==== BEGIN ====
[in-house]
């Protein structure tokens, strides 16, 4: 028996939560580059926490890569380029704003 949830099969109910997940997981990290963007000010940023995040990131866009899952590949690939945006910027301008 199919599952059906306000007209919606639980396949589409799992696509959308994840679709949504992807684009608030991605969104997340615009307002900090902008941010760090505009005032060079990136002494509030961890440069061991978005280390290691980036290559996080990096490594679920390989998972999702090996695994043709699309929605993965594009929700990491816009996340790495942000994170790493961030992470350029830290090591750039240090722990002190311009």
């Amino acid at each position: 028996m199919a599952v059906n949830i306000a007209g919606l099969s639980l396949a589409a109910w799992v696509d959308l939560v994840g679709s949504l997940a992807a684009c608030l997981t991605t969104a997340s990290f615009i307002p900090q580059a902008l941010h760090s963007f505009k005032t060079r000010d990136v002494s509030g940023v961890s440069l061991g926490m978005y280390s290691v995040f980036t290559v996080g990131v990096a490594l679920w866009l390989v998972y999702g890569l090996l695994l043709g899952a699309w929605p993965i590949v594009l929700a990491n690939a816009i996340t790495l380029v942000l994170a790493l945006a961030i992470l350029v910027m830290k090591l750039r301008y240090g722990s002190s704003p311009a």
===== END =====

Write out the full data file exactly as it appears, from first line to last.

[in-house]
């Protein structure tokens, strides 16, 4: 028996939560580059926490890569380029704003 949830099969109910997940997981990290963007000010940023995040990131866009899952590949690939945006910027301008 199919599952059906306000007209919606639980396949589409799992696509959308994840679709949504992807684009608030991605969104997340615009307002900090902008941010760090505009005032060079990136002494509030961890440069061991978005280390290691980036290559996080990096490594679920390989998972999702090996695994043709699309929605993965594009929700990491816009996340790495942000994170790493961030992470350029830290090591750039240090722990002190311009």
């Amino acid at each position: 028996m199919a599952v059906n949830i306000a007209g919606l099969s639980l396949a589409a109910w799992v696509d959308l939560v994840g679709s949504l997940a992807a684009c608030l997981t991605t969104a997340s990290f615009i307002p900090q580059a902008l941010h760090s963007f505009k005032t060079r000010d990136v002494s509030g940023v961890s440069l061991g926490m978005y280390s290691v995040f980036t290559v996080g990131v990096a490594l679920w866009l390989v998972y999702g890569l090996l695994l043709g899952a699309w929605p993965i590949v594009l929700a990491n690939a816009i996340t790495l380029v942000l994170a790493l945006a961030i992470l350029v910027m830290k090591l750039r301008y240090g722990s002190s704003p311009a």